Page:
By Radi Radev
The European Science Fiction Convention Eurocon 2004
was held from the 5th till 8th August in the city of
Plovdiv. This convention was first created in 1972 in
Triest, Italy. This year it took place in Bulgaria for
the first time.
There were over 360 Bulgarian and about 200 foreign
participants from 17 countries at the event – among
them SF writers, publishers, translators, journalists
and, of course, fans.
Eurocon 2004 was held under the patronage of Plamen
Panajotov – vice-premier of the Republic of Bulgaria.
The main organisers of Eurocon were: Ivan Krumov –
owner of the specialised SF publishing House Kuasar,
Yuri Ilkov – the publisher of Terra Fantastica
magazine and winner of Eurocon for number one fan,
Fantastica Foundation, the municipality of Plovdiv,
the Ministry of Education and Science, the Ministry of
Culture, Club for Science Fiction and heuristics Ivan
Efremov, Club for science fiction – Earthsea, Club for
ecoculture and fantastic art – Uibrobia, Tolkien Club
– Rin Ennor, Society Words, Bulgarian Federation for
electronic sports, Valinor Paladium Ltd.
The greatest person to be present at the festival
undoubtedly was the writer Robert Sheckley. Apart from
him there were Ian Watson – a writer from UK, Andrzei
Sapkowski – the best selling Polish fantasy writer;
Patrick J. Gyger – the director of Maison d’Aillieurs,
a Swiss museum housing one of the world’s largest
collections of Science Fiction. Mr. Gyger also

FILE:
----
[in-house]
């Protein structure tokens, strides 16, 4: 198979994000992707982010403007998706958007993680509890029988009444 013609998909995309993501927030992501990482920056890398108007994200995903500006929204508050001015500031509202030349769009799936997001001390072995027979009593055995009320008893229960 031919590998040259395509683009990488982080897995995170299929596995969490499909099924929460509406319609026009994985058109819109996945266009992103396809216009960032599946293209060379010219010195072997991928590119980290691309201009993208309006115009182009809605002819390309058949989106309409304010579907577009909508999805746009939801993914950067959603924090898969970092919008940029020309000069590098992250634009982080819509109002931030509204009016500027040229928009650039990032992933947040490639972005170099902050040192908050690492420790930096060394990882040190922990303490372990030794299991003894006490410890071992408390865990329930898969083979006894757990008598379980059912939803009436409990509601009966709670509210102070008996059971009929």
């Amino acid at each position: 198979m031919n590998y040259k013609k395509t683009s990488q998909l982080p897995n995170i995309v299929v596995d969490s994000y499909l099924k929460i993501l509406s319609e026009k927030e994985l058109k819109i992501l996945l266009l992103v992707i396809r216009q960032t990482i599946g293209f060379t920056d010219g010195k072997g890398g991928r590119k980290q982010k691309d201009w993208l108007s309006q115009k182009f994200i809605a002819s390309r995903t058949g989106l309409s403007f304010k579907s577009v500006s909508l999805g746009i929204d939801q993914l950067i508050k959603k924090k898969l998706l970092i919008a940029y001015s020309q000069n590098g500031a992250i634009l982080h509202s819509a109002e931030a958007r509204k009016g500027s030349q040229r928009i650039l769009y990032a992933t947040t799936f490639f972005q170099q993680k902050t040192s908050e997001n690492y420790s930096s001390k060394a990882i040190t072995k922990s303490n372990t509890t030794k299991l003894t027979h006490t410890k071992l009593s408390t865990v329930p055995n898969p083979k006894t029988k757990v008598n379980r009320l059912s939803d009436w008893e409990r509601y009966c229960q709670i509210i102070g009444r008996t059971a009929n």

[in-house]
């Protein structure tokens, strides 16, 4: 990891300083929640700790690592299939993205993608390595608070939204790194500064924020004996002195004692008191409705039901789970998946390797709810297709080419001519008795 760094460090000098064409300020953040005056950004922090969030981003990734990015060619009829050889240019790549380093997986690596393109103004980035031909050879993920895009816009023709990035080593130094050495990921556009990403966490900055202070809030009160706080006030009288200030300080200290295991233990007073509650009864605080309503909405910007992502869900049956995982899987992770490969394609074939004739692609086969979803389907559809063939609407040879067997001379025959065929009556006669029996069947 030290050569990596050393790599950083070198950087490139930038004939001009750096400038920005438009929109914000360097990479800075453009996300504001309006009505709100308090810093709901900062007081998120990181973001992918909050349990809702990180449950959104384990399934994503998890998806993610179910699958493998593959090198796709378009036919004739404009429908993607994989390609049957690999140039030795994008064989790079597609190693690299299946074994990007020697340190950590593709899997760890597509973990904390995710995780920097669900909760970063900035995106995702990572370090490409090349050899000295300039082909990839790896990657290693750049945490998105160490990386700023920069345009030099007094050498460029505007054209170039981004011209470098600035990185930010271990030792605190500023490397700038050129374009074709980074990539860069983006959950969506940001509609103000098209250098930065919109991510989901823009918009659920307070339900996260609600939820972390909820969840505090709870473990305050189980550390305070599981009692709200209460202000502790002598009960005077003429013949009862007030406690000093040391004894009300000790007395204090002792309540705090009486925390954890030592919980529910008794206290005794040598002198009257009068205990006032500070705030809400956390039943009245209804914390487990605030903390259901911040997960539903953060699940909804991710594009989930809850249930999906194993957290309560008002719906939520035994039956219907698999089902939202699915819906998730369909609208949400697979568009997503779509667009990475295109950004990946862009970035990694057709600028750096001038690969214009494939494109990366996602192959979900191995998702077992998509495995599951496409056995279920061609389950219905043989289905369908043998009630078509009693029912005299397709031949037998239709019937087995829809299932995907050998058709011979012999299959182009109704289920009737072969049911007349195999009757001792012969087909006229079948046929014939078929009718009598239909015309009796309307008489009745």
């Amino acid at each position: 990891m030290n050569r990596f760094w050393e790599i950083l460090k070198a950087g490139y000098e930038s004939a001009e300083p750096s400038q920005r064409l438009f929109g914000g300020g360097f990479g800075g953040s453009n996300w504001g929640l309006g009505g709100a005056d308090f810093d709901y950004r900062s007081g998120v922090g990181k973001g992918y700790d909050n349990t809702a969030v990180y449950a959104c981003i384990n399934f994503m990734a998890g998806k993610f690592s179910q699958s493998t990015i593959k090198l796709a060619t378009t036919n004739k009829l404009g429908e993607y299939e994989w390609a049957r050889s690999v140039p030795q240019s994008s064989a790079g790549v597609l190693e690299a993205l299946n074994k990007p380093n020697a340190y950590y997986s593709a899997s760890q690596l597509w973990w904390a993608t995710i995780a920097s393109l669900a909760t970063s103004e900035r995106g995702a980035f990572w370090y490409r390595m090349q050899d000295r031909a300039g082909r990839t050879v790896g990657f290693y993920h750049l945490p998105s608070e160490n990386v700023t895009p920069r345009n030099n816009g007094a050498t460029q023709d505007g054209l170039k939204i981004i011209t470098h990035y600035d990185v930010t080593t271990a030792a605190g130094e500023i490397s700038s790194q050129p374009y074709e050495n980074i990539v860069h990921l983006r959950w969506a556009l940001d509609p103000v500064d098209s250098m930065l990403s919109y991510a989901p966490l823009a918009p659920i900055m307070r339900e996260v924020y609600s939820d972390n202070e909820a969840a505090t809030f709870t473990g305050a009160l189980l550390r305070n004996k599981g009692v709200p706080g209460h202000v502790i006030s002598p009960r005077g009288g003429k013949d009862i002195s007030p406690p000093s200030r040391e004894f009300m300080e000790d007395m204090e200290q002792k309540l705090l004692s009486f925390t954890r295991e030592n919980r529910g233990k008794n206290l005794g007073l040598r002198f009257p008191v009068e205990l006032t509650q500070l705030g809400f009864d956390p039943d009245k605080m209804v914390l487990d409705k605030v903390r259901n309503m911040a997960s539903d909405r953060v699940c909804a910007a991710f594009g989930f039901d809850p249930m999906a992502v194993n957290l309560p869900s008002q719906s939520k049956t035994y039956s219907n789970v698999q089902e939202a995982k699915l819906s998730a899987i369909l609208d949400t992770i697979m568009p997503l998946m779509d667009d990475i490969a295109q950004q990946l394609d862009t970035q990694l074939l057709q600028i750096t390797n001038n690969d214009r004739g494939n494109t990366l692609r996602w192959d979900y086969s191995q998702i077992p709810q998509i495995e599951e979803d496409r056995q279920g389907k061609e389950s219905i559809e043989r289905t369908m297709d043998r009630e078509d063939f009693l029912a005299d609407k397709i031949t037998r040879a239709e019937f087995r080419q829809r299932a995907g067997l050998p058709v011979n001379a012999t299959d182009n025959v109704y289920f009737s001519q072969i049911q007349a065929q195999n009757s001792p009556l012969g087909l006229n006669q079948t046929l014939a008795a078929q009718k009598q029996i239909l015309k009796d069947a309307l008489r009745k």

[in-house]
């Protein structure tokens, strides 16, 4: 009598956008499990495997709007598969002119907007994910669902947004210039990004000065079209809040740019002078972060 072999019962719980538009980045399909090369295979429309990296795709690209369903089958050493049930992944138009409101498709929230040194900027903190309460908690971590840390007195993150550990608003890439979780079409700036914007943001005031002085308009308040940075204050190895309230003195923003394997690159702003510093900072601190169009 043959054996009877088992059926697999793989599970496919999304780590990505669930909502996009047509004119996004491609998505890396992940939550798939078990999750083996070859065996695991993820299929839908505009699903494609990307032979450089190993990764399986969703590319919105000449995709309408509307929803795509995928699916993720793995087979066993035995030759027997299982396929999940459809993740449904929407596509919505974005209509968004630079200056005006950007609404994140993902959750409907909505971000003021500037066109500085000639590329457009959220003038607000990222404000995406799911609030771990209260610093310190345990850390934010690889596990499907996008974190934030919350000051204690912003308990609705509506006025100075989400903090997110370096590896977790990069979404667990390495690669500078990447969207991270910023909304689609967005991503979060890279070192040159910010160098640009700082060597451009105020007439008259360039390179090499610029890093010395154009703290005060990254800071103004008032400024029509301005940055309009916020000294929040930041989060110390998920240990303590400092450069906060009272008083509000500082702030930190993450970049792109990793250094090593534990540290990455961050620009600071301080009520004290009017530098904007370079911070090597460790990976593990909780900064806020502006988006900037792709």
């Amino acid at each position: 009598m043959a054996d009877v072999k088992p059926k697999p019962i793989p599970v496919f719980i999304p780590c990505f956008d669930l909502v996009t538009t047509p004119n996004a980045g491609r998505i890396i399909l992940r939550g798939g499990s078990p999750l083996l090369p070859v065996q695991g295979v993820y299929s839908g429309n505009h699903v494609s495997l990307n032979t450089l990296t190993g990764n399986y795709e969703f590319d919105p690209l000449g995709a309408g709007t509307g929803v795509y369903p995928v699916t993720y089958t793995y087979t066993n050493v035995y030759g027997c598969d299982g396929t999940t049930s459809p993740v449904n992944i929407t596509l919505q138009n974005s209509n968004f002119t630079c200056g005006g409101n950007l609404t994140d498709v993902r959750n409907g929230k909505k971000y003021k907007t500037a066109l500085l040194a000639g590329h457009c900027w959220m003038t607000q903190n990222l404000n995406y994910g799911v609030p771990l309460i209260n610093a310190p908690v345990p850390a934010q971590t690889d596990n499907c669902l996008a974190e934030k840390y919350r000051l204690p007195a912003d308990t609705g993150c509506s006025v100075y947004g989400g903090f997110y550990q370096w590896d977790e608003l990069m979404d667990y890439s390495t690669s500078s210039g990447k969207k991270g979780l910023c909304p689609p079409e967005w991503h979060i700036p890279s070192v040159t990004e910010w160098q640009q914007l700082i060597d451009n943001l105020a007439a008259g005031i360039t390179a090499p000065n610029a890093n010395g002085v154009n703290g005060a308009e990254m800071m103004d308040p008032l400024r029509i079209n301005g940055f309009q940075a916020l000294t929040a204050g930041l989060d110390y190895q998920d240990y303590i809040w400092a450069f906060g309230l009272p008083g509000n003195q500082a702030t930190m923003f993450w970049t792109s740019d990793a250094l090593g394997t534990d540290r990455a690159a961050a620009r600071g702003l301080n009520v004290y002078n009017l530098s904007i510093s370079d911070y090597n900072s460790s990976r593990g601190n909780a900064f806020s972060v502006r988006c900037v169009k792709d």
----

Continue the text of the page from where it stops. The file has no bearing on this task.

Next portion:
presently serves as artistic director of the Festival
International de Science-Fiction Utopiales,
Nantes/France/. At Eurocon 2004, also took part was
Roberto Quaglia – one of the most promising Italian
Science Fiction writers.
Unfortunately, the world famous Russian SF&F writer
and winner of many prizes like Strannik/Wanderer/,
Interpresscon, Eurocon 2003 and Aelita, Sergey
Lukyanenko did not visit the Eurocon, although he had
previously confirmed his participation and his name
was on the agenda. However, Eric Simon – one of the
most famous German SF writers, whose works were
published in the former Soviet Union and other
so-called ‘Eastern block’ countries (in the time of
communism!) came to the event to the greatest pleasure
of all participants and fans.
The various activities on Eurocon were held in the
halls of the City House of Culture, Plovdiv.
Sometimes, the activities were on three at the same
time and it was hard to choose which one exactly to
No doubt the most interesting and exciting event was
the meeting with Robert Sheckley, held on Saturday,
7th August. The second most interesting event was the
meeting with Patrick J. Gyger – the director of Maison
d’Aillieurs – the museum housing one of the world’s
largest collections of Science Fiction. I should not
forget to mention the fact that the first European
performance of the movie ‘I, Robot’, inspired by the
short stories of the immortal Isaac Asimov took place
at Eurocon 2004.
Another thing that attracted the attention was the
nominations for Eurocon 2004. A voting was organised
but the results had not come out at the time this
present article was written. The participants had the
opportunity to see the presentations of Eurocon 2005
and Worldcon 2005.
Lecturers at the festival were Alexander Alexandrov,
Prof. Alexander Nedelikovich, Atanas Slavov, Dr.
Dimitar Kabaivanov, Georgi Ivanov, Grigor Gachev,
Ilina Konakchieva, Ilian Iliev, Ivailo Ivanov, Ivan
Atanasov, Ivan Ivanov, Ivan Popov, Liza Moroz, Dr.
Lachezar Filipov, Lyubomir Nicolov, Martin Kadinov,
Silvia Rasheva, Todor Yalamov, Yuri Ilkov and Zdravko
It is interesting that at least half of the time, the
participants separated to made contacts between or to
I want to finish my report with the words of Agop
Melkonyan/ the second most famous Bulgarian SF writer
after Lyuben Dilov/, said at the Meeting with young
Bulgarian SF writers:
‘Write something. If it is liked by at least one more
man except you, then it has been worth writing it! No
man can write for everyone. Write for yourself.’
On July 23, 2006 Agop Melkonian died of cancer at age 57.